Definition of penny in English:

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Pronunciation: /ˈpɛni/

noun (plural for separate coins pennies, for a sum of money pence /pɛns/)

1 (abbreviation p) A British bronze coin and monetary unit equal to one hundredth of a pound: calls are charged at fifty pence a minute [as modifier]: a fifty-pence piece
More example sentences
  • He held out his hand and showed me a fifty pence and ten pence coin and said ‘All I want is a cup of tea.’
  • Even more shocking than their aggrandizement of linguistic power is their evident ignorance of how English, the language of pounds and pennies, dollars and cents, works.
  • He had pencilled a price of four pounds and fifty pence onto the first page.
1.1 (abbreviation d) A former British coin and monetary unit equal to one twelfth of a shilling and 240th of a pound.
Example sentences
  • Payment was made in cash of the pounds, shillings and pence variety and the ‘luck penny’ handed over.
  • Prior to decimalization, the pound was divided into twenty shillings, each shilling into twelve pennies and each penny into four farthings.
  • Before 1971 there were 240 pennies in a pound, 12 pennies in a shilling, and maths lessons were a lot more difficult.
1.2North American informal A one-cent coin.
Example sentences
  • To make things easier, the penny will also go up in value one cent each year until it is worth five cents.
  • The getter collects all the materials needed for the activity, which include shaving cream, 2 paper towels, and a penny.
  • ‘A hundred pennies make a dollar,’ my father would say, encouraging me to surrender the coin in my hand to a narrow slot in the head of a porcelain pig.
1.3(In biblical use) a denarius.
Example sentences
  • Instead of throwing the penny in the miser's face, as others had done, Rabbi Schneur Zalman thanked the man politely and turned to leave.
  • Let the widow give her penny and the laborer his wage.
  • He will preach and say, you might be a rich man and you are without avarice, or you might be a poor person with only a penny in your pocket and you might be avaricious because you desire to be wealthy.
2 (pennies) A small sum of money: any chance to save a few pennies is welcome
More example sentences
  • And before that I always saved up my pennies in a money box for rainy days.
  • So one of my biggest pet peeves is people who waste lab supply money on things you can make yourself for pennies and only a little bit of work.
  • So I'll be rolling up my pennies - and trust me, there are a lot of pennies to be rolled - and sending the money off to Rachel to support her wonderful project.
2.1 [with negative] (a penny) Used for emphasis to denote no money at all: we didn’t get paid a penny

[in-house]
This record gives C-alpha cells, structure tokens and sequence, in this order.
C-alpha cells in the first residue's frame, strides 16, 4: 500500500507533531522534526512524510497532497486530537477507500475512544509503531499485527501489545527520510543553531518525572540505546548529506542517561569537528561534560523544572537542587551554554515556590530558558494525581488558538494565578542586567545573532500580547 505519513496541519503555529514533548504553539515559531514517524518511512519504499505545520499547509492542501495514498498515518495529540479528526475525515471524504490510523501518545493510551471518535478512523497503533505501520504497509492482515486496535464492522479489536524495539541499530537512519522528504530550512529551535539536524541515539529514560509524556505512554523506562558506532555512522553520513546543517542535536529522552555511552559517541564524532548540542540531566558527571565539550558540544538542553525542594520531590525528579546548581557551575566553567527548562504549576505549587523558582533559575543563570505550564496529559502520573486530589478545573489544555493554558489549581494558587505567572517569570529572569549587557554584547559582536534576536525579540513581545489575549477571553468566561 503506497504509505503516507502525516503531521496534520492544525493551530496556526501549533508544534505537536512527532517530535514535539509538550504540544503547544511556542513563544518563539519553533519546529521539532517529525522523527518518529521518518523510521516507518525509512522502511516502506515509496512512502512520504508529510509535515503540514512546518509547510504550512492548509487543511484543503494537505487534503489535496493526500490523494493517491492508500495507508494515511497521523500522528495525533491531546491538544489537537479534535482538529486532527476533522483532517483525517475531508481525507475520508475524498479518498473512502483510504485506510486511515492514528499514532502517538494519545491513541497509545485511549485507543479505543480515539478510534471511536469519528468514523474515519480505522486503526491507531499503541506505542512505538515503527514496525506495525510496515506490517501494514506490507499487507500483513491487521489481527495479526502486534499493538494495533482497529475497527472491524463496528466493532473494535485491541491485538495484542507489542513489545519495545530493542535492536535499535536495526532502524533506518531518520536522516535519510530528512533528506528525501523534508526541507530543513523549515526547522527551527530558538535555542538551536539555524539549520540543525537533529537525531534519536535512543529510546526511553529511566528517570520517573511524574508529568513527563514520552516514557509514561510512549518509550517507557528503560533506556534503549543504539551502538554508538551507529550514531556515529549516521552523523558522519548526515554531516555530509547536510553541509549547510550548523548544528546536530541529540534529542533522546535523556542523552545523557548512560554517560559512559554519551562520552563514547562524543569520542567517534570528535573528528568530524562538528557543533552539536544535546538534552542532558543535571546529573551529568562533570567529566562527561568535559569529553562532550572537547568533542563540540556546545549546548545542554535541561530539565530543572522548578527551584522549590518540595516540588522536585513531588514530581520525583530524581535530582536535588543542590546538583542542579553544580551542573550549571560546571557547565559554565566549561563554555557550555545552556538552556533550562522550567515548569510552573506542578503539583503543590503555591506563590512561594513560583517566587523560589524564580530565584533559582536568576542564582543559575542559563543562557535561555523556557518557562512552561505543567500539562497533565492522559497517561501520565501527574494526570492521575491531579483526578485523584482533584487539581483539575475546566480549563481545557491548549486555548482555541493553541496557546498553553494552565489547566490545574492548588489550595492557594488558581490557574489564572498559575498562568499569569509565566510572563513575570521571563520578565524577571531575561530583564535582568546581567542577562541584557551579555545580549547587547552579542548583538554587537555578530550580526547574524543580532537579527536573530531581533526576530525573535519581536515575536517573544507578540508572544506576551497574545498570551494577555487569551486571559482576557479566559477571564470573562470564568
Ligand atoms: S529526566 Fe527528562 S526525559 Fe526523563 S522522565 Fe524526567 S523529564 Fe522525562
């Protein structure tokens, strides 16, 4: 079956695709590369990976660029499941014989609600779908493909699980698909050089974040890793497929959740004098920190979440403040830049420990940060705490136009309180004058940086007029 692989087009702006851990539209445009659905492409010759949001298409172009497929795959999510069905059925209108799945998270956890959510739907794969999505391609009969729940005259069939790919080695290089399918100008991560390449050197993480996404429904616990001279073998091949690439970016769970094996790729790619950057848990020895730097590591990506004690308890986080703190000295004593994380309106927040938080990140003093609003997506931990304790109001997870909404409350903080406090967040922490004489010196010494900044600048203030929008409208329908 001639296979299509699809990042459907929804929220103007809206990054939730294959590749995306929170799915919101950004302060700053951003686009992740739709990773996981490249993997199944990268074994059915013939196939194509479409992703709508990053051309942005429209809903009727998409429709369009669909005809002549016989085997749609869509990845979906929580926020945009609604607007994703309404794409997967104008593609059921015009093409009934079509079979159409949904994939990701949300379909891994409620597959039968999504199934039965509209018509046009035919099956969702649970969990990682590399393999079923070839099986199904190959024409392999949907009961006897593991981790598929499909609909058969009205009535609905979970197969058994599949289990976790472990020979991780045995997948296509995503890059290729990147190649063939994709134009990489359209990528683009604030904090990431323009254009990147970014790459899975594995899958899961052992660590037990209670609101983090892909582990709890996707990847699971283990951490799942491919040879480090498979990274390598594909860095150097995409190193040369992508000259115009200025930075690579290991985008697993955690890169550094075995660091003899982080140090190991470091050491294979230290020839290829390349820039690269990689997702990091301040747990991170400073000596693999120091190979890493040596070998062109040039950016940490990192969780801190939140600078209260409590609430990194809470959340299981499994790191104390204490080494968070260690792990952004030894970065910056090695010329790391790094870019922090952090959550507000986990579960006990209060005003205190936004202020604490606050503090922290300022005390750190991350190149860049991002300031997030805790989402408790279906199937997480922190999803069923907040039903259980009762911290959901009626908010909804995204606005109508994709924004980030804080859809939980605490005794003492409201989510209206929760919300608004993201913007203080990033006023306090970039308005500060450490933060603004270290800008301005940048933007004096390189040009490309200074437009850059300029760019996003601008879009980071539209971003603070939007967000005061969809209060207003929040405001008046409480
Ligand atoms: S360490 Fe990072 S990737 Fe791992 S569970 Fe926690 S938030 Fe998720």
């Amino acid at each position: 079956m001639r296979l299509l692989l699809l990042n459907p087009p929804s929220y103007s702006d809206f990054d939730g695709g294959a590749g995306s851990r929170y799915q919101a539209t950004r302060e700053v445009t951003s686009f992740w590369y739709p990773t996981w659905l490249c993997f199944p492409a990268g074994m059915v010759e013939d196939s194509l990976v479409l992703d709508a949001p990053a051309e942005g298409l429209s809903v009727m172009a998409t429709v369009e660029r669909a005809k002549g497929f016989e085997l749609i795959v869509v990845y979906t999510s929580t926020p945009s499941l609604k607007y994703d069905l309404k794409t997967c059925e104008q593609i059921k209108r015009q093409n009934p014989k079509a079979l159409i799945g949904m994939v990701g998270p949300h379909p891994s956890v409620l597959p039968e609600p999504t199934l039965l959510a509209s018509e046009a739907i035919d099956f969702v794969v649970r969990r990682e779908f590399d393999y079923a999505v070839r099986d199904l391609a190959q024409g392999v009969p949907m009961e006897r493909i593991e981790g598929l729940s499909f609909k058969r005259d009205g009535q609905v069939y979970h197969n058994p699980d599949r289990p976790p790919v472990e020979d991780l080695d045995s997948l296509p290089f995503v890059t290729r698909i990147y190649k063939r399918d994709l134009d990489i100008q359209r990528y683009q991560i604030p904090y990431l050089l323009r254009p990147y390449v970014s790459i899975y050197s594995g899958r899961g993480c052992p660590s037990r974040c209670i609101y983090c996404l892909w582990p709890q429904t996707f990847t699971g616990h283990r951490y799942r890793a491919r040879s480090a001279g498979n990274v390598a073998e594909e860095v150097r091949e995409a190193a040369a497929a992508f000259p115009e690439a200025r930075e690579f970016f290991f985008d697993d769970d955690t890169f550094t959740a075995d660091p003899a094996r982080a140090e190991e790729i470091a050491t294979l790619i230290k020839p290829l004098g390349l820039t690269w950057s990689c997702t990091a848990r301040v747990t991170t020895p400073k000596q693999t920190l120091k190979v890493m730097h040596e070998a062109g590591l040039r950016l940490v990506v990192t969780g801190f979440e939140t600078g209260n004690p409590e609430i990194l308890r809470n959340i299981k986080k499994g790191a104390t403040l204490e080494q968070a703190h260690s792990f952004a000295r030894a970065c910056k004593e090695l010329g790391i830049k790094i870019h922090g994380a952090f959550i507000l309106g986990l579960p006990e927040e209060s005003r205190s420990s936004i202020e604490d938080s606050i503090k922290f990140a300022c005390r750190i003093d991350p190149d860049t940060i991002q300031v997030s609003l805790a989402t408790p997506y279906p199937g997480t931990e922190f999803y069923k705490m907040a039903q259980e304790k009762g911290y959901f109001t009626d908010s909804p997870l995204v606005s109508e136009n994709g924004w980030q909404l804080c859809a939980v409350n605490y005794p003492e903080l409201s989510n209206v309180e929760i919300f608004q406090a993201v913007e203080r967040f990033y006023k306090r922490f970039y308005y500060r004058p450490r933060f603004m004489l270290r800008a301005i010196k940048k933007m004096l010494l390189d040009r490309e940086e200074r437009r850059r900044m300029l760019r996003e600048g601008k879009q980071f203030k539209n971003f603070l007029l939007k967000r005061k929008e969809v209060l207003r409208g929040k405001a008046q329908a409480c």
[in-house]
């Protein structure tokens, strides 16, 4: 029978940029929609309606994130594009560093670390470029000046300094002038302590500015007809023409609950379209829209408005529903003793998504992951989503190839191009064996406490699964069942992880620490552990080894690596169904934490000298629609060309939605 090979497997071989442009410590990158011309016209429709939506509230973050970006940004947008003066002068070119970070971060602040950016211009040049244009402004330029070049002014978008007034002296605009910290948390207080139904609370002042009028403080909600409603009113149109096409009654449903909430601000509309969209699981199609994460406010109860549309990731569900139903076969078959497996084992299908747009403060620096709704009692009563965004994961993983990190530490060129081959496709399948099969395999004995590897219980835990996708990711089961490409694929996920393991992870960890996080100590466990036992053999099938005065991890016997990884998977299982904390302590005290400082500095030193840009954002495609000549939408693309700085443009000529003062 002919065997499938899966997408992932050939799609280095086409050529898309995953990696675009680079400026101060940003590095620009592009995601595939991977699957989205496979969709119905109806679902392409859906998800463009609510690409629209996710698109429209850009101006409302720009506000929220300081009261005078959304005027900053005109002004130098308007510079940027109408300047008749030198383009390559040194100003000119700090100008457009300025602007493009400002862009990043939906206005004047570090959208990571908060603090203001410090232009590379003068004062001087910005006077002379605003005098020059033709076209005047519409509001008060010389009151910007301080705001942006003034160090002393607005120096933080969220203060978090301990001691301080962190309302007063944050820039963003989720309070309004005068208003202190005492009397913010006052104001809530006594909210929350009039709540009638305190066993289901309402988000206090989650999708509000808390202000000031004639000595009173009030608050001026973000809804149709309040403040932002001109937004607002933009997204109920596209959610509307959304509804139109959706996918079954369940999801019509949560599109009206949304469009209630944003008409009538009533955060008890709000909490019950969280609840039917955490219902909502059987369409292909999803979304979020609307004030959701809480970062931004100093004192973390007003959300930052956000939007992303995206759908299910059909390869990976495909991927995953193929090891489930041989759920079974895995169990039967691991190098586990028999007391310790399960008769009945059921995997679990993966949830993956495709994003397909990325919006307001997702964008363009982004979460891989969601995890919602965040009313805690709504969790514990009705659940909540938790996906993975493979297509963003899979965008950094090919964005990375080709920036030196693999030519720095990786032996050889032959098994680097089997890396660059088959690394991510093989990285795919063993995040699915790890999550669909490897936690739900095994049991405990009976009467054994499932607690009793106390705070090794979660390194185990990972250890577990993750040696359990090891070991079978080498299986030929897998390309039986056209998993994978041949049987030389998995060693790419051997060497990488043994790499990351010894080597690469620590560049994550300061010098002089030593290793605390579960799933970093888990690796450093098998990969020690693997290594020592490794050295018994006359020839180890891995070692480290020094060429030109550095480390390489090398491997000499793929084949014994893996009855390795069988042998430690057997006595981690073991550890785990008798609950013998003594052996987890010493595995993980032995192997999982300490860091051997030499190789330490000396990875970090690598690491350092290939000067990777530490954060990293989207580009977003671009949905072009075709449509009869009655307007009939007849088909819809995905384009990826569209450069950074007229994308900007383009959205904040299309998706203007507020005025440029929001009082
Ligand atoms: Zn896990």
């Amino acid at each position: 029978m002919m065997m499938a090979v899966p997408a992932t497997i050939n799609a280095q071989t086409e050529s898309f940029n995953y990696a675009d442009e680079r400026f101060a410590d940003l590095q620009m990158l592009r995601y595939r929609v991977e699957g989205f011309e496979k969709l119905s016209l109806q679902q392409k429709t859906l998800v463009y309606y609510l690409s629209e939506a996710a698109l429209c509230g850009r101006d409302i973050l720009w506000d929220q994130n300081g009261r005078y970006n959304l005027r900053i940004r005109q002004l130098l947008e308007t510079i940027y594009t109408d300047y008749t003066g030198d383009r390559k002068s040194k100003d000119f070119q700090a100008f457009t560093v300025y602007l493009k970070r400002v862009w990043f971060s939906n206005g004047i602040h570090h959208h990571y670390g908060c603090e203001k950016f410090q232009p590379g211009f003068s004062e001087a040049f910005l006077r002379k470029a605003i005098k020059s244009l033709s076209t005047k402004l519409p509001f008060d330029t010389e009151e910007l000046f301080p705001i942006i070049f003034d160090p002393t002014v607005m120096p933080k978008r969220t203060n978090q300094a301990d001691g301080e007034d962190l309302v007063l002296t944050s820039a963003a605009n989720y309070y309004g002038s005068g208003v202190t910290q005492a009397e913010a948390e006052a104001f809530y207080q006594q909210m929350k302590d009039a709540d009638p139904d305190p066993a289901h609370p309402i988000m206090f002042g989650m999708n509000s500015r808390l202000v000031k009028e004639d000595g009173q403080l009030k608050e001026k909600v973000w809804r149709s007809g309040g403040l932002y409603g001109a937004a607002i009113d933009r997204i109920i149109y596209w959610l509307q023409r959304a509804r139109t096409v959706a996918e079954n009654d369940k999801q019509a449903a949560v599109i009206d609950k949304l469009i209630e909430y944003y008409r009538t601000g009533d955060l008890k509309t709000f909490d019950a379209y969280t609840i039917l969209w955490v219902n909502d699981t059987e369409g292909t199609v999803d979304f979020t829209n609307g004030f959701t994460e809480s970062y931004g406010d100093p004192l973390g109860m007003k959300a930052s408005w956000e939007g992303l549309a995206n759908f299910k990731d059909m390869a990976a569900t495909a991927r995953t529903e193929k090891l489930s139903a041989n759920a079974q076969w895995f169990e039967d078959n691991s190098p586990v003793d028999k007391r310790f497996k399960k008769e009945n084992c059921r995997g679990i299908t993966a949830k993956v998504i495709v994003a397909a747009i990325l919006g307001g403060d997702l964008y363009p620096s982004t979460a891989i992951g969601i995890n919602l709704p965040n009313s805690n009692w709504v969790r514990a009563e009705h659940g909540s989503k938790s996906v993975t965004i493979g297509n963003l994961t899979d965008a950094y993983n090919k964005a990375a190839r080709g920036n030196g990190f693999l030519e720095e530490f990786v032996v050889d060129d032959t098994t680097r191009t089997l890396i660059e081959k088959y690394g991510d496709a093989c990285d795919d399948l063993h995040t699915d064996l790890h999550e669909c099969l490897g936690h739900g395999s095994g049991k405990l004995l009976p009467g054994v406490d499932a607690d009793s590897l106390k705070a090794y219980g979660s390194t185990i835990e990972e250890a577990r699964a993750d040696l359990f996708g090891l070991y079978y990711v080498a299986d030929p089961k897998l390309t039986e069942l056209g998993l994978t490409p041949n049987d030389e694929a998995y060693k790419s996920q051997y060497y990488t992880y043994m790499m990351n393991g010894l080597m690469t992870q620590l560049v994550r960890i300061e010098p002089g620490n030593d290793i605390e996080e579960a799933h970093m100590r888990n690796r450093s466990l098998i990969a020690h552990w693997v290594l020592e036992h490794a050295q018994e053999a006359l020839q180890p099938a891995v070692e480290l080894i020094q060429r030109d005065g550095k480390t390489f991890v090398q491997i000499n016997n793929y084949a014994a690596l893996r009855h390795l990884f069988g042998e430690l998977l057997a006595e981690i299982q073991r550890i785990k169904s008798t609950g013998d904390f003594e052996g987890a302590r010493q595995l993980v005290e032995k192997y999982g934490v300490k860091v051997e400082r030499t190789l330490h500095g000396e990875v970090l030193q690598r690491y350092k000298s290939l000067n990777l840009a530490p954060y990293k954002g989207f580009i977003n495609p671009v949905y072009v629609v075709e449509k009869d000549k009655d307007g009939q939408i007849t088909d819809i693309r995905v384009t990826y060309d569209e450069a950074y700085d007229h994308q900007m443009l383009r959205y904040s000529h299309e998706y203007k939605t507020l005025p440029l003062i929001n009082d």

More example sentences
  • As recently as three weeks ago he had not paid back a penny of the money he owes the House of Commons Fees Office (ie the taxpayer), despite his claims last year that he had done so.
  • These groups do not use a penny of government money when they counsel women for whom birth control has failed that abortion is an option.
  • I said it wouldn't require a penny of government money.


On the different uses of the plural forms pence and pennies, see pence (usage).



a bad penny always turns up

proverb Someone or something unwelcome will always reappear or return: ‘She’s always turning up.’ Like a bad penny, Clare thought viciously
More example sentences
  • Now, now, a bad penny always turns up somewhere.
  • "A bad penny always turns up," said my grandmother the day I was born.
  • Of course, it has been said that a bad penny always turns up again.

be two (or ten) a penny

chiefly British Be plentiful and consequently of little value: princes used to be two a penny in Hungary
More example sentences
  • Museums of modern art are two a penny in contemporary-art land.
  • Ghosts, goblins, fairies, sprites seem to be two a penny in Skye.
  • In Europe, cable-cars are almost two a penny, but they are extremely rare in the USA.
numerous, abundant, thick on the ground, profuse, plentiful, prolific, copious, legion, innumerable, countless, infinite, numberless;
in large numbers, by the gross, in strength, by the yard;
very common, widespread, popular, universal, ubiquitous
literary myriad, innumerous, manifold

count (or watch or US pinch) the (or your) pennies

Be careful about how much one spends: George and Betty have had to watch the pennies since he took early retirement
More example sentences
  • They watch the pennies as you and I would our own money.
  • As my grandmother says, the rich stay that way by watching the pennies.